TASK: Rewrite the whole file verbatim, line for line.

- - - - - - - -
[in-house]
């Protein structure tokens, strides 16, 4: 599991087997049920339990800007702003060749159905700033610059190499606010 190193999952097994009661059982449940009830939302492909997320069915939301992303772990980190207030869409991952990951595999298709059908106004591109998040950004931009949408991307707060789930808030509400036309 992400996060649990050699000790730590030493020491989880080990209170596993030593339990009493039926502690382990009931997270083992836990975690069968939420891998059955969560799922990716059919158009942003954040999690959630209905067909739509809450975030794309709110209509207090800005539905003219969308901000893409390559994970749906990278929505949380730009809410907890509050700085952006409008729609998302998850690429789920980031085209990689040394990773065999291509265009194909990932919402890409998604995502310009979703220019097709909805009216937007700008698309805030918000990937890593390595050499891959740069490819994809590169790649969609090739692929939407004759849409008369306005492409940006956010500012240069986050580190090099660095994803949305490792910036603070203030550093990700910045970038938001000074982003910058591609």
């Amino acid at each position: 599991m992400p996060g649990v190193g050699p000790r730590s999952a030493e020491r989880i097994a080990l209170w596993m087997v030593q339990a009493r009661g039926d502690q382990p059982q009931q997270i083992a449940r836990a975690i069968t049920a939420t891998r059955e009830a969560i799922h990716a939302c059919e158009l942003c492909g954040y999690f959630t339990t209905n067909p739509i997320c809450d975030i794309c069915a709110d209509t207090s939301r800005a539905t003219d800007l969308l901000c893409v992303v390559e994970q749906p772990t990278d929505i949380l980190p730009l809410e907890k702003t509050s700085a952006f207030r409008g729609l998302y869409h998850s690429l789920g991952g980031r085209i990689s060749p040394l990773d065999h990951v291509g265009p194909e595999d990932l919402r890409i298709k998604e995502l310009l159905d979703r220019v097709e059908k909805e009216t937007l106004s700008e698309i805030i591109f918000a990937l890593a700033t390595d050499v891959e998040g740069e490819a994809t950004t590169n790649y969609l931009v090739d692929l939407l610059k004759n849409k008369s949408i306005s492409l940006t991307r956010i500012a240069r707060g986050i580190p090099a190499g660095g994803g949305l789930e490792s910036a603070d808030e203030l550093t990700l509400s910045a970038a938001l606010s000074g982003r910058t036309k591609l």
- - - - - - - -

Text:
[in-house]
């Protein structure tokens, strides 16, 4: 599991087997049920339990800007702003060749159905700033610059190499606010 190193999952097994009661059982449940009830939302492909997320069915939301992303772990980190207030869409991952990951595999298709059908106004591109998040950004931009949408991307707060789930808030509400036309 992400996060649990050699000790730590030493020491989880080990209170596993030593339990009493039926502690382990009931997270083992836990975690069968939420891998059955969560799922990716059919158009942003954040999690959630209905067909739509809450975030794309709110209509207090800005539905003219969308901000893409390559994970749906990278929505949380730009809410907890509050700085952006409008729609998302998850690429789920980031085209990689040394990773065999291509265009194909990932919402890409998604995502310009979703220019097709909805009216937007700008698309805030918000990937890593390595050499891959740069490819994809590169790649969609090739692929939407004759849409008369306005492409940006956010500012240069986050580190090099660095994803949305490792910036603070203030550093990700910045970038938001000074982003910058591609």
């Amino acid at each position: 599991m992400p996060g649990v190193g050699p000790r730590s999952a030493e020491r989880i097994a080990l209170w596993m087997v030593q339990a009493r009661g039926d502690q382990p059982q009931q997270i083992a449940r836990a975690i069968t049920a939420t891998r059955e009830a969560i799922h990716a939302c059919e158009l942003c492909g954040y999690f959630t339990t209905n067909p739509i997320c809450d975030i794309c069915a709110d209509t207090s939301r800005a539905t003219d800007l969308l901000c893409v992303v390559e994970q749906p772990t990278d929505i949380l980190p730009l809410e907890k702003t509050s700085a952006f207030r409008g729609l998302y869409h998850s690429l789920g991952g980031r085209i990689s060749p040394l990773d065999h990951v291509g265009p194909e595999d990932l919402r890409i298709k998604e995502l310009l159905d979703r220019v097709e059908k909805e009216t937007l106004s700008e698309i805030i591109f918000a990937l890593a700033t390595d050499v891959e998040g740069e490819a994809t950004t590169n790649y969609l931009v090739d692929l939407l610059k004759n849409k008369s949408i306005s492409l940006t991307r956010i500012a240069r707060g986050i580190p090099a190499g660095g994803g949305l789930e490792s910036a603070d808030e203030l550093t990700l509400s910045a970038a938001l606010s000074g982003r910058t036309k591609l």